"It's water in places that wouldn't normally have water," he said, "so it's water up your pant leg beyond even up to the top of your house and over your house."
Earlier this week, some residents in Laura's path faced Tropical Storm Marco, which dumped a lot of rain but weakened considerably as it approached the coast. Laura is expected to be much more powerful than that storm. Warm waters in the Gulf are aiding Laura's rapid growth.
In the lowest-lying areas along Louisiana's coast, roads were beginning to flood as of Wednesday afternoon, Louisiana Gov. John Bel Edwards said in a news conference.
"The storm surge flooding is starting now in Louisiana," he said. "It's well ahead of the storm. It will just get worse over the next day or so."
"If you're in those low-lying areas, if your local officials have told you that there's an evacuation in place, whether it's mandatory or voluntary, we need you evacuating now," Edwards said.
Laura's storm surge is expected to reach levels not seen in Louisiana since Hurricane Audrey in 1957, he said.
In Lake Charles, which is part of Calcasieu Parish, Mayor Nic Hunter told NPR member station WWNO that he was concerned not all residents were heeding those orders.
"I will be brutally honest," he said, "we are very concerned that not enough people are evacuating."
In Texas, around 400,000 people in Galveston, Beaumont and Port Arthur have been placed under mandatory evacuation orders. Texas Gov. Greg Abbott told reporters Wednesday that those in Laura's path should leave if they haven't already done so.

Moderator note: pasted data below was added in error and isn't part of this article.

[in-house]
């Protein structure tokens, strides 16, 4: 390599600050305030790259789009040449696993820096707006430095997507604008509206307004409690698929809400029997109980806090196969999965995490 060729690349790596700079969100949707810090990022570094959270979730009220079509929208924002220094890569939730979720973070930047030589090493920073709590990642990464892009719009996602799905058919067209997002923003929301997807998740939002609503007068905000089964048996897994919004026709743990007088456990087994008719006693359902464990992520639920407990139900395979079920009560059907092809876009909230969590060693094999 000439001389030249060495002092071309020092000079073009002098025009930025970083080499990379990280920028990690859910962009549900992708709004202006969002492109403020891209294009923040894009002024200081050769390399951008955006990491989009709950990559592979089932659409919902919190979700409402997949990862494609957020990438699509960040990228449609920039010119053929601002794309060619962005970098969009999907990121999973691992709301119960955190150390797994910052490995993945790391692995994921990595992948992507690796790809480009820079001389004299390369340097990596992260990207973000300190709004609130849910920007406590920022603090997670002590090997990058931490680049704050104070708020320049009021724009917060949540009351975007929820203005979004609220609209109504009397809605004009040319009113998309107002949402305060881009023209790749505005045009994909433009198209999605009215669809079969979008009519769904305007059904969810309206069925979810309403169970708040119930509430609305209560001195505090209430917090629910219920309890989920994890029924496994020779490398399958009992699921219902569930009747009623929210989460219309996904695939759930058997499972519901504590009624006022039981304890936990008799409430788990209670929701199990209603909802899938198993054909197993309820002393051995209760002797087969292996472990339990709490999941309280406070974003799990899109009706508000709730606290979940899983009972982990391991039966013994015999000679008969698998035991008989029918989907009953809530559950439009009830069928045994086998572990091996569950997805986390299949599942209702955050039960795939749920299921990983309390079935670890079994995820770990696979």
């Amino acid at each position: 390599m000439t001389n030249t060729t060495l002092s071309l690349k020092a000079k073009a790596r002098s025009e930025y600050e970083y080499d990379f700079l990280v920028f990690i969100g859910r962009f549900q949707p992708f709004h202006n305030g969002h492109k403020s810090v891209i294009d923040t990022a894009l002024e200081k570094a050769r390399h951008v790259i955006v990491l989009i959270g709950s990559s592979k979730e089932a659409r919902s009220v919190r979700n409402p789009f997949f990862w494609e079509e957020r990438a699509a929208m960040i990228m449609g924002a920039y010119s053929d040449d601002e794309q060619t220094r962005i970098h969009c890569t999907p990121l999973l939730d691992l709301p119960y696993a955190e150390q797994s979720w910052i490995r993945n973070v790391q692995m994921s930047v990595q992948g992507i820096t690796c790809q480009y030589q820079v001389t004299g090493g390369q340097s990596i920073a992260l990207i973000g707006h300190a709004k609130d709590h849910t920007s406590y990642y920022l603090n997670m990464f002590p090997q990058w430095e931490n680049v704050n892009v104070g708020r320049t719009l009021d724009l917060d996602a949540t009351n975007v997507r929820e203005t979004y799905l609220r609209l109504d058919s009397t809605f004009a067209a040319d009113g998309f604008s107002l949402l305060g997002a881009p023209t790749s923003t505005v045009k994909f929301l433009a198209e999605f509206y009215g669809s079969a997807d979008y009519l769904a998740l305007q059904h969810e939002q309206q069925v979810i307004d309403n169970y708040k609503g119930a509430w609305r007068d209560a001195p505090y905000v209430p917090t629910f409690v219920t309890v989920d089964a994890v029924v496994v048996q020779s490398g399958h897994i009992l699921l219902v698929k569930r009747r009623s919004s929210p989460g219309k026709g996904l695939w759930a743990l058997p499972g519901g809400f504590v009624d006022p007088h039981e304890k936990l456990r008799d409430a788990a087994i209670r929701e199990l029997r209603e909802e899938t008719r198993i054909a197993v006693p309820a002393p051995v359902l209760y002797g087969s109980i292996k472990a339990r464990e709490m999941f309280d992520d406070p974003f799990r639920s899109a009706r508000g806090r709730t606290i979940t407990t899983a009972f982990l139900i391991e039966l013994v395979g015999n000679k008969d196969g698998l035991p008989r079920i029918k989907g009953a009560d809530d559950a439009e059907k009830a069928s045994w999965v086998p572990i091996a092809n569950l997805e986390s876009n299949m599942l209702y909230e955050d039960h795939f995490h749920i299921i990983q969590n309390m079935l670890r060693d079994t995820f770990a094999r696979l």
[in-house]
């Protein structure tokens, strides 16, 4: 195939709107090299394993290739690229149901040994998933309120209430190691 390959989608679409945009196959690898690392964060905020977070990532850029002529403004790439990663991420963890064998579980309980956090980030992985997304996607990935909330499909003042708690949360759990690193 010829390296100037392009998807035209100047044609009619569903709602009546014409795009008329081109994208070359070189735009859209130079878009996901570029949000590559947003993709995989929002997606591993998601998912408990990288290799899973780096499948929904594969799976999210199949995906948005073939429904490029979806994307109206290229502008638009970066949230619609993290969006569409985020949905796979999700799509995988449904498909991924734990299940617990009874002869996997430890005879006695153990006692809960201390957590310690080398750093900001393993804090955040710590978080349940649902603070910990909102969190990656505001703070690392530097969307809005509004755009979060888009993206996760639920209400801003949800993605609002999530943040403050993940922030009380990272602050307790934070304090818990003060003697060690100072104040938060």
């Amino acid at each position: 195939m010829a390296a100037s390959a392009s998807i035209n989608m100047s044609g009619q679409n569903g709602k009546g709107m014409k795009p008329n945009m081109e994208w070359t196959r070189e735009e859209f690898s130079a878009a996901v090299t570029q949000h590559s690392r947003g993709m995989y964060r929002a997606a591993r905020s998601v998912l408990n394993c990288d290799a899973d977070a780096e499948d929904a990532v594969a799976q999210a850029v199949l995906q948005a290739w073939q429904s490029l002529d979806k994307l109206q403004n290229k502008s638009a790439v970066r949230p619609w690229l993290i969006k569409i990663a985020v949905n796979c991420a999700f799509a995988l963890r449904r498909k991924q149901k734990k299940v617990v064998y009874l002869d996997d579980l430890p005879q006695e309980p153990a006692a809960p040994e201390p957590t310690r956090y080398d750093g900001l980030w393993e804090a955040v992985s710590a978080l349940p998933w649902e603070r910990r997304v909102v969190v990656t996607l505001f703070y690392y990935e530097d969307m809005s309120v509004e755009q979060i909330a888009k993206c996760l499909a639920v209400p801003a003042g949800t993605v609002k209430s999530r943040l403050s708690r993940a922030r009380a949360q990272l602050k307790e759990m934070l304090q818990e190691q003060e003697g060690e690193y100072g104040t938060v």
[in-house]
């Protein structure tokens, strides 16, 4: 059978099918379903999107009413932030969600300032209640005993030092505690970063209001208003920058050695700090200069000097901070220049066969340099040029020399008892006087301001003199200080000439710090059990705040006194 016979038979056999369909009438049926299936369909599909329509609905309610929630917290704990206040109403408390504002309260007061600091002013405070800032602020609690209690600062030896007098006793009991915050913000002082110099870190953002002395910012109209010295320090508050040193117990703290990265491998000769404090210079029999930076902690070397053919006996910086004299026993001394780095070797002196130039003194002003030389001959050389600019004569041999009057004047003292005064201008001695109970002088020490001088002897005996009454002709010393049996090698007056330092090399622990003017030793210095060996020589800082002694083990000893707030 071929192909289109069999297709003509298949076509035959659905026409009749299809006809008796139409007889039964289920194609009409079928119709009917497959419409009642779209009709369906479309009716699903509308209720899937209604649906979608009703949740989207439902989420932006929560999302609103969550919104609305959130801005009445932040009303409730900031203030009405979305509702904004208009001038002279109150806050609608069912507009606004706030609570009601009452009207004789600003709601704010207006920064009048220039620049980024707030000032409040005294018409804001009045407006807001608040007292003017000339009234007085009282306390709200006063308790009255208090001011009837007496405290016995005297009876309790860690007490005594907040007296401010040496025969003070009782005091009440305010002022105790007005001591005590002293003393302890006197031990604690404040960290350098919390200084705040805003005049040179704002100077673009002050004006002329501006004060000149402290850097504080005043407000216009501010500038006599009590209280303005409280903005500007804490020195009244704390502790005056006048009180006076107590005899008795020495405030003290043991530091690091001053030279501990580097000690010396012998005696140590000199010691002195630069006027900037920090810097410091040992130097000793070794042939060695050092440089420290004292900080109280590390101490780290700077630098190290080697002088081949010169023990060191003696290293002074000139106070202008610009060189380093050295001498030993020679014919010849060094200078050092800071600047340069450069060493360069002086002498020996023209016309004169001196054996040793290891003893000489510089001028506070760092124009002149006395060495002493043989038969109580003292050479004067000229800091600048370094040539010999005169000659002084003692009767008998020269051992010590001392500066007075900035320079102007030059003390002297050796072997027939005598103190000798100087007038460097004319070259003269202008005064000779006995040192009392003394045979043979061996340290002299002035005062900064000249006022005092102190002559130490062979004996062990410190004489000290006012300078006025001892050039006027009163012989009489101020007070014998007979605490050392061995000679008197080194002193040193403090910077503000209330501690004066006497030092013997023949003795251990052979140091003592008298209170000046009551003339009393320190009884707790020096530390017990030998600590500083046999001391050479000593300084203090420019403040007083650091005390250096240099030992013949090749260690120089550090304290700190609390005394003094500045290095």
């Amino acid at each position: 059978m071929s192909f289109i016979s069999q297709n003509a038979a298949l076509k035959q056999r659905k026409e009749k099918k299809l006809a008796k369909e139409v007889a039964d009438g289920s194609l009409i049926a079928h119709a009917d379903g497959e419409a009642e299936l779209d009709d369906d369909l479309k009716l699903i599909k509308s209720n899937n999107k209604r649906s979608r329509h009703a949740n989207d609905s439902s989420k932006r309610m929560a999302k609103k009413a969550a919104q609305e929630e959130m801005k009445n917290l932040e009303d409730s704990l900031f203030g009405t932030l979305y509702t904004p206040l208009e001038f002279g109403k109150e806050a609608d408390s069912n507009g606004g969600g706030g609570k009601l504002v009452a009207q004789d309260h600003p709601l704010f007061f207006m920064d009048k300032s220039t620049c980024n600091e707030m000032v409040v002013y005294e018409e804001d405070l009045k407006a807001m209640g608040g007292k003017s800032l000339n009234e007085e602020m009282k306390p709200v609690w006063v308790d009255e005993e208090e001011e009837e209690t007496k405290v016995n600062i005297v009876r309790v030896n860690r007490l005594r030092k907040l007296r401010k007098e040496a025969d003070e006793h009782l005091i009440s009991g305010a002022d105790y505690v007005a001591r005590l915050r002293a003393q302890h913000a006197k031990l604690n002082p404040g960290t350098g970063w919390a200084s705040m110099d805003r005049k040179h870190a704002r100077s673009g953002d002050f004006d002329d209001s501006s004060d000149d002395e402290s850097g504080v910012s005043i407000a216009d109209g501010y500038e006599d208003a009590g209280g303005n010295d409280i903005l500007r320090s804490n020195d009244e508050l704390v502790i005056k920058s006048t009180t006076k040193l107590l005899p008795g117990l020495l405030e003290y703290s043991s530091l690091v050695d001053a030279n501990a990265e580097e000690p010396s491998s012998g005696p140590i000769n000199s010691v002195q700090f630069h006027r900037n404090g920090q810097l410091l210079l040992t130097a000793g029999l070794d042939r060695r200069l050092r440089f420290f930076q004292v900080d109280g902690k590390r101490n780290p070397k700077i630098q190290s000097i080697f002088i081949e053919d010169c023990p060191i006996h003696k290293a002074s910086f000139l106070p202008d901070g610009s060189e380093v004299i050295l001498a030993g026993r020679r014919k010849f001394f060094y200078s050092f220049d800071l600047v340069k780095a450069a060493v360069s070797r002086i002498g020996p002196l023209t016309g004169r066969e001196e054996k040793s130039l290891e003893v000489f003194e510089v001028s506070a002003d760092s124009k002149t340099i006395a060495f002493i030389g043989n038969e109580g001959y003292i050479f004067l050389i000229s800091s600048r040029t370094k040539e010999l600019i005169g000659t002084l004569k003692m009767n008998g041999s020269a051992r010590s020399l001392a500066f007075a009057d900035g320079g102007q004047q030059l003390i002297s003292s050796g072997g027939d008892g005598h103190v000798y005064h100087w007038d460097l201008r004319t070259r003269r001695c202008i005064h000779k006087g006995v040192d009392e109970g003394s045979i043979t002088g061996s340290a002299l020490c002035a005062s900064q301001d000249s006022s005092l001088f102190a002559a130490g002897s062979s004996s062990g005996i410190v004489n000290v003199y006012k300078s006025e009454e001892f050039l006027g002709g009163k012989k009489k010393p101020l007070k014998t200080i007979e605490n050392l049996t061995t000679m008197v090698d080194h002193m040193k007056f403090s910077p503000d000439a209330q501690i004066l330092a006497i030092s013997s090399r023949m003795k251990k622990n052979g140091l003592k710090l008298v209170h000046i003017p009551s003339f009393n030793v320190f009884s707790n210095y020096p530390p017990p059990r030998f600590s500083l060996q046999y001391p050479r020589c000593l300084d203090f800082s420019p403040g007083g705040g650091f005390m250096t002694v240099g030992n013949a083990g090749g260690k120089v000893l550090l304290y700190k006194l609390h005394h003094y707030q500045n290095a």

"The power of Hurricane Laura is unprecedented, and Texans must take action now to get out of harm's way and protect themselves," Abbott said. "The State of Texas is prepared to respond to the storm, and we are working alongside federal and local officials to keep Texans safe."
Despite these warnings, some residents said they are going to stay behind, Florian Martin of Houston Public Media reported. Others said they are taking measures to prepare their homes, using storm shutters and generators.
Walter Rowe of Galveston said he has lived in the area his entire life, and he only evacuated for Hurricane Ike in 2008. He told Martin he wasn't sure whether he would leave this time.
"I'm not worried, that's kind of what happens down here," he said.
The COVID-19 pandemic is complicating efforts to shelter evacuees safely. They are being directed to hotels instead of typically crowded shelters. An intake center in Austin, Texas, began turning away evacuees Wednesday morning when it ran out of hotel rooms, KVUE reported.
Hunter, the Lake Charles mayor, said he suspects the coronavirus pandemic and economic hardship are leading many people to take pause. He said people who are staying behind will likely have to wait hours for first responders to reach them.
"As soon as winds get above 40 mph, it is just absolutely unsafe to have vehicles out on the road," Hunter said. "So if people are staying, there is going to be an extended period of time, at least four to six hours, where public safety, law enforcement will not be able to respond to you."